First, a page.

LONDON (Reuters) - Milos Raonic is confident that the new crop of young players who have made Wimbledon sit up and take notice are closing the gap on their elders and betters despite falling short at the business end of the championships.
After young gun Grigor Dimitrov succumbed to top seed Novak Djokovic in the first of Friday’s semi-finals, 23-year-old Canadian Raonic capitulated in straight sets against seven-times champion Roger Federer.
Yet Raonic says such chastening experiences will be the making of the new brat pack, which also includes Nick Kyrgios, the 19-year-old Australian who sent world No.1 Rafael Nadal packing in the fourth-round, only to stumble at the next hurdle.
”I think the guys have the level within themselves,“ Raonic told reporters. ”It’s more just an understanding of how to deal with the situation.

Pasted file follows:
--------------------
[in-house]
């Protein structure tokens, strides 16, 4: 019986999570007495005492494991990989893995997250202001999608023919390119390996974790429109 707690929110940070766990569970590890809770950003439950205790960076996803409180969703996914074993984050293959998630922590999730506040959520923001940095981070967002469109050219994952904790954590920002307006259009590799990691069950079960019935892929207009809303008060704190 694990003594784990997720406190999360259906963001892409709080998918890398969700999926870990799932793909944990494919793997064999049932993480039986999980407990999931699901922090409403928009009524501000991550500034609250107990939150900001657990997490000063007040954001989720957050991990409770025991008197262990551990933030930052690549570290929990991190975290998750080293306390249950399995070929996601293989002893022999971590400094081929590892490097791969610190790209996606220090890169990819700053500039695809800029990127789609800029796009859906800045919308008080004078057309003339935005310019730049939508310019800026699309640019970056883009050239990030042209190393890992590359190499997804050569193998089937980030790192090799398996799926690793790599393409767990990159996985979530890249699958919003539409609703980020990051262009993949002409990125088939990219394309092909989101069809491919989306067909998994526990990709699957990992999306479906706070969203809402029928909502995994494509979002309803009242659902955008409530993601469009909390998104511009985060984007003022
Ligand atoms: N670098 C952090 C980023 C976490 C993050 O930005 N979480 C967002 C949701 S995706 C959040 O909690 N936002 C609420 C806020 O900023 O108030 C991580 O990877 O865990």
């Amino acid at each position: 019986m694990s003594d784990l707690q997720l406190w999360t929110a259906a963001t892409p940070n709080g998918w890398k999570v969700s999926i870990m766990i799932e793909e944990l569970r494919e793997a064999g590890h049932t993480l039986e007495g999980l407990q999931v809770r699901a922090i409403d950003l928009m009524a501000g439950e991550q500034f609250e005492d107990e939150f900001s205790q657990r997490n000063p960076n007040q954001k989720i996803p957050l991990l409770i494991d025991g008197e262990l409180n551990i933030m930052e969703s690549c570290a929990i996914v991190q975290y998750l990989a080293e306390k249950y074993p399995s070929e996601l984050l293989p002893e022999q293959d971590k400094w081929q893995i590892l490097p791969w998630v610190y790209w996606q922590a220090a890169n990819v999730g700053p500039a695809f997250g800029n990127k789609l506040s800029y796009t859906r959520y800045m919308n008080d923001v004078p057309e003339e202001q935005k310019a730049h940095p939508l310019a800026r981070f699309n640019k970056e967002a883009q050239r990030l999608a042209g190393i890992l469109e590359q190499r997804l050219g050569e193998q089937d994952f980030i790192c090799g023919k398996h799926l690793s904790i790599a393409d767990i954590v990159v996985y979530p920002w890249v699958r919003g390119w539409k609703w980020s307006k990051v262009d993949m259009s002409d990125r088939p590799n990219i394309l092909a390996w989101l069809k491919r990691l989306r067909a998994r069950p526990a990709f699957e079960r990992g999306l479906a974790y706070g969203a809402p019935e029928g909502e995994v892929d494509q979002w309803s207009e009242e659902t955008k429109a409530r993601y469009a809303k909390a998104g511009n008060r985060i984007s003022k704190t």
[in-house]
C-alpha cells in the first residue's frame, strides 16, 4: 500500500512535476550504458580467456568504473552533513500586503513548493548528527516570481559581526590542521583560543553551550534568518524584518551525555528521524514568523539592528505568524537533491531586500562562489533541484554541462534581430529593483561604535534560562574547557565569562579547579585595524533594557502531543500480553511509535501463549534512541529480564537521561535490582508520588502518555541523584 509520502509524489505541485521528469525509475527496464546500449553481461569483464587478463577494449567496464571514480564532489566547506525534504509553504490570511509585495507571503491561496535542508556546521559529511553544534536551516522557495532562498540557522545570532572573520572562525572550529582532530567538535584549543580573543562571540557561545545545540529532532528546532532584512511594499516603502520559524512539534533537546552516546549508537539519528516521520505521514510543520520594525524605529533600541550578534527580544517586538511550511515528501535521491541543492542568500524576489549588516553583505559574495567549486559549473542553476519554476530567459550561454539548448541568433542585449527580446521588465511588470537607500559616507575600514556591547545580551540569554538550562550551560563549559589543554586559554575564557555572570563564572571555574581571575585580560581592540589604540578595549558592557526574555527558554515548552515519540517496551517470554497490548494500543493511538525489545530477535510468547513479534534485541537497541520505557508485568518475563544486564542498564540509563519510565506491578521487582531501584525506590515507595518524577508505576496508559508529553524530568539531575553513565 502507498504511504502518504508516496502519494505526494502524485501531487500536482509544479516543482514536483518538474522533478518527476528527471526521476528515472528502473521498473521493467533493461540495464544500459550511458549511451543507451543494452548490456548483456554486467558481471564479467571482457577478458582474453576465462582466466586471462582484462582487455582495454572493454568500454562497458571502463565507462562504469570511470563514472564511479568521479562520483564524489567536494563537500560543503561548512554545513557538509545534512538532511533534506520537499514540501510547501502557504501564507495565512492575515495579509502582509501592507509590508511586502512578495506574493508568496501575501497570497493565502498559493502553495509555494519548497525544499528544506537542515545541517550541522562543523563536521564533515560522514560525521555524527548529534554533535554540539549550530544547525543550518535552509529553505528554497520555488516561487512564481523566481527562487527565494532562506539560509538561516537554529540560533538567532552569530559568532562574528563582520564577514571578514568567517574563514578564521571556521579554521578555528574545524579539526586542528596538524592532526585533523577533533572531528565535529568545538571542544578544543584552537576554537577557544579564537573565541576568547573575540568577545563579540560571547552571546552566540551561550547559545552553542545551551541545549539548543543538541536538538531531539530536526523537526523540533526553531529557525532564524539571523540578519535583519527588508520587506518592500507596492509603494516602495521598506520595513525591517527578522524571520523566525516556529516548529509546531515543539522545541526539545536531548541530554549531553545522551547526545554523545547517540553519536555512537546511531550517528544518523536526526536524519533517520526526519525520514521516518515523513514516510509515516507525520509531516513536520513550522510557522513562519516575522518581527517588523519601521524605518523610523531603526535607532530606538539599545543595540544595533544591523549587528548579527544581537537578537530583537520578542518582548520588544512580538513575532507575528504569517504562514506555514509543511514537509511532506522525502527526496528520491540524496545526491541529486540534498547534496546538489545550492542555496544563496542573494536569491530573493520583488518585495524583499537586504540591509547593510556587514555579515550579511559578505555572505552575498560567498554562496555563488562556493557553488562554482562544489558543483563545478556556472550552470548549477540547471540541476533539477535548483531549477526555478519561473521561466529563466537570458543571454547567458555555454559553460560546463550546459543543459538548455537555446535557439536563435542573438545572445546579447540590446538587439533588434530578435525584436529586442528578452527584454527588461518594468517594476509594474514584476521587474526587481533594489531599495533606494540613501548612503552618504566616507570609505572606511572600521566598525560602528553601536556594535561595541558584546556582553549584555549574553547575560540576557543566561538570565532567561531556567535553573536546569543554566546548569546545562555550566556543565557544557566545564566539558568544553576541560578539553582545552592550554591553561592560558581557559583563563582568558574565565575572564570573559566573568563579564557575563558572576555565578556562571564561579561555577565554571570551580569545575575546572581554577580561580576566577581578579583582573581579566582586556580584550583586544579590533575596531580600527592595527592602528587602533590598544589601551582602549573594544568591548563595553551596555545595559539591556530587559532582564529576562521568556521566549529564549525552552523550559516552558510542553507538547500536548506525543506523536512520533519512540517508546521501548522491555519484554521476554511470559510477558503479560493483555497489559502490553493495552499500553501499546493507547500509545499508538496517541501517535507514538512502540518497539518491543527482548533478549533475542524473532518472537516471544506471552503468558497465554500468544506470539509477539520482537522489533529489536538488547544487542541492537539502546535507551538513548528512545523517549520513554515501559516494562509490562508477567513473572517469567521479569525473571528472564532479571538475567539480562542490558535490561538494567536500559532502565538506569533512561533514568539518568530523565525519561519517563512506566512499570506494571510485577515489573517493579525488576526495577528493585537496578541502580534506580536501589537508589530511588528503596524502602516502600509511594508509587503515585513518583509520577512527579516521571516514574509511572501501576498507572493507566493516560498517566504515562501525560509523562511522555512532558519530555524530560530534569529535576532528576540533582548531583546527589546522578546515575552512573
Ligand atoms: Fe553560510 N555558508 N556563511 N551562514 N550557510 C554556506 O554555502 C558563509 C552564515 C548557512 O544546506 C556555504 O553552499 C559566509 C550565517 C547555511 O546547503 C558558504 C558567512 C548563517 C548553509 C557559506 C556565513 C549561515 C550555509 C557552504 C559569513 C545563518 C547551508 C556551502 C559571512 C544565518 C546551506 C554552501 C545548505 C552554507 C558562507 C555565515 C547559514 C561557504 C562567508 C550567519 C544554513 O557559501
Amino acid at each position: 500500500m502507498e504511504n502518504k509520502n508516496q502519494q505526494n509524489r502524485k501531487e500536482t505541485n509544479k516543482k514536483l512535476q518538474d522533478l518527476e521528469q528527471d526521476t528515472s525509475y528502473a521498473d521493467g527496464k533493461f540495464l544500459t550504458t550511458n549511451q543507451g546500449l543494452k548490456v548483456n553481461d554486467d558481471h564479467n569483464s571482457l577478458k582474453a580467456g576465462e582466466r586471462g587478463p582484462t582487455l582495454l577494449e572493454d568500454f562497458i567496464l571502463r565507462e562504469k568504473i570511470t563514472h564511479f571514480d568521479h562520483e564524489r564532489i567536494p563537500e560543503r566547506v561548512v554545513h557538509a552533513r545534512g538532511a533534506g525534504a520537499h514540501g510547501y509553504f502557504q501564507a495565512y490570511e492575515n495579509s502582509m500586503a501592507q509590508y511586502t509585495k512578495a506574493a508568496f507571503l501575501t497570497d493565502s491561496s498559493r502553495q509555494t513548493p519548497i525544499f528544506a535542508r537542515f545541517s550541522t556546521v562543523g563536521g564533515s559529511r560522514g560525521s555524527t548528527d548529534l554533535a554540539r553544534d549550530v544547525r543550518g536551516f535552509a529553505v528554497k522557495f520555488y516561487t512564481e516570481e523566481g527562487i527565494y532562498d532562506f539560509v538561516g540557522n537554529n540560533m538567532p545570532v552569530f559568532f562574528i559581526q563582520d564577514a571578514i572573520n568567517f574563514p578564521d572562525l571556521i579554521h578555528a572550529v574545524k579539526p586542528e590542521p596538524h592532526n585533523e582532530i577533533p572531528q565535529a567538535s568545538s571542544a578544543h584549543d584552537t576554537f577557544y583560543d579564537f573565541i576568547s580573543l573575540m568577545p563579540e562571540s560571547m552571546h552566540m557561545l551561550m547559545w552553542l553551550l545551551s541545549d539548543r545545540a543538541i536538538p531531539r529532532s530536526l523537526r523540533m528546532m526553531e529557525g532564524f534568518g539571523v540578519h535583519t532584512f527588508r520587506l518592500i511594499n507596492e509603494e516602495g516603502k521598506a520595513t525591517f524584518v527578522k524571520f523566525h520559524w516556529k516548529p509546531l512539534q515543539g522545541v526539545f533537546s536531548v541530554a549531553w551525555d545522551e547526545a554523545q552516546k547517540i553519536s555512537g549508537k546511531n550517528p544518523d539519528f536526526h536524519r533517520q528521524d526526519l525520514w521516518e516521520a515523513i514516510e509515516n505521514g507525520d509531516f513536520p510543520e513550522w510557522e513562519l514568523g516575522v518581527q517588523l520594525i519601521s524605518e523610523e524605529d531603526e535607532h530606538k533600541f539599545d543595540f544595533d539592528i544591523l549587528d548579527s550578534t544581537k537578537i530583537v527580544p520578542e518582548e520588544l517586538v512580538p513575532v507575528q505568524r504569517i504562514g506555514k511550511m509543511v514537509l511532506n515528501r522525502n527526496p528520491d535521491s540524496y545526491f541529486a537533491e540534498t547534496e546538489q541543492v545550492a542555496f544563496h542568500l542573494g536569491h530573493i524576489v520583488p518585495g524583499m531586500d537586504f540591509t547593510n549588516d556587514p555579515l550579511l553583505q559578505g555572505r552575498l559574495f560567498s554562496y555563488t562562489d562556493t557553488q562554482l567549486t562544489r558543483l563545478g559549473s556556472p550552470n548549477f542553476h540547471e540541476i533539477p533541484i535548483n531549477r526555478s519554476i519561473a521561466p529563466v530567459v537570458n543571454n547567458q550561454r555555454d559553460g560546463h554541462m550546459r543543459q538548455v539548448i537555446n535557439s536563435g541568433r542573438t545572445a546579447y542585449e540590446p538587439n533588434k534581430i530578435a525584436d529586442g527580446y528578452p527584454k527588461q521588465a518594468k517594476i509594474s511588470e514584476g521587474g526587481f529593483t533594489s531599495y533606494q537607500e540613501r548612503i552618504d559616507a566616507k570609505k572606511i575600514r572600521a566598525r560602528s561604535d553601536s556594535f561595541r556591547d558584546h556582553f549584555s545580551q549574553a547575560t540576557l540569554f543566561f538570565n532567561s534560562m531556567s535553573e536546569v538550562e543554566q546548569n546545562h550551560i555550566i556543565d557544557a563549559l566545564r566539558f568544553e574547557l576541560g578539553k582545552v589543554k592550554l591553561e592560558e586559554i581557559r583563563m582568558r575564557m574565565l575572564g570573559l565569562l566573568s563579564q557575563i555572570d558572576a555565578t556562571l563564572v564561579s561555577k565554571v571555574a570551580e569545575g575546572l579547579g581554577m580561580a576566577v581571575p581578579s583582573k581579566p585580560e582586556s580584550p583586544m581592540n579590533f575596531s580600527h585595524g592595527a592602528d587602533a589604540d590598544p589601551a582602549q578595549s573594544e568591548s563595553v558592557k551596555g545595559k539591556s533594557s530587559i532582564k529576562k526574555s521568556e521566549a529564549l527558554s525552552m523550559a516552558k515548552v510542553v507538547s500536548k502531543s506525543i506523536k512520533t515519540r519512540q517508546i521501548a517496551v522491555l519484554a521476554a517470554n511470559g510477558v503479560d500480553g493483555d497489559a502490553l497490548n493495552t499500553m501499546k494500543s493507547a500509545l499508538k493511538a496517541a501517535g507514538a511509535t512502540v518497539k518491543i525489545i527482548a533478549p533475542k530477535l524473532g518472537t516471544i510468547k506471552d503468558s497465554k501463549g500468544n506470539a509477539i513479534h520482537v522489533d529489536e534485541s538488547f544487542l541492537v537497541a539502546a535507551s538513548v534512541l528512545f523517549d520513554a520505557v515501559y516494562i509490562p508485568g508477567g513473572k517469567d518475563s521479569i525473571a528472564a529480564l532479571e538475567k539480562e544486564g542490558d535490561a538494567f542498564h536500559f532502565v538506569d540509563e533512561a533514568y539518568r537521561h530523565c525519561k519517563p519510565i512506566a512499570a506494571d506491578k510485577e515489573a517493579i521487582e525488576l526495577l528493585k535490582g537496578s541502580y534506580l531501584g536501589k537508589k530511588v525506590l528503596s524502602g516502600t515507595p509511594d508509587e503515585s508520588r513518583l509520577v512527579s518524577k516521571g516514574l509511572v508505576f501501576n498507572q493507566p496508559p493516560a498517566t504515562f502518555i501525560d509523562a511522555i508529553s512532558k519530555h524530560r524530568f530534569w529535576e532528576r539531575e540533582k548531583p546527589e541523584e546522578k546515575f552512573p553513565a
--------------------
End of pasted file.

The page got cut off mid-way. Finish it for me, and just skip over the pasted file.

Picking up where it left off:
“That’s something I didn’t do well today. I know I can do much better and that’s the most I have to take out of it.”
Eighth seed Raonic, who became the first Canadian to reach Wimbledon’s last four since 1908, said before the match that he would not fear 17-times grand slam winner Federer.
But on a sun-baked Centre Court the young Canadian faced an uphill battle after surrendering his serve in the opening game.
“I think I would have given myself a chance to find a bit more understanding, a bit more comfort ... if I was able to get through that first game,” he said.
Reporting By Michael Hann; Editing by David Goodman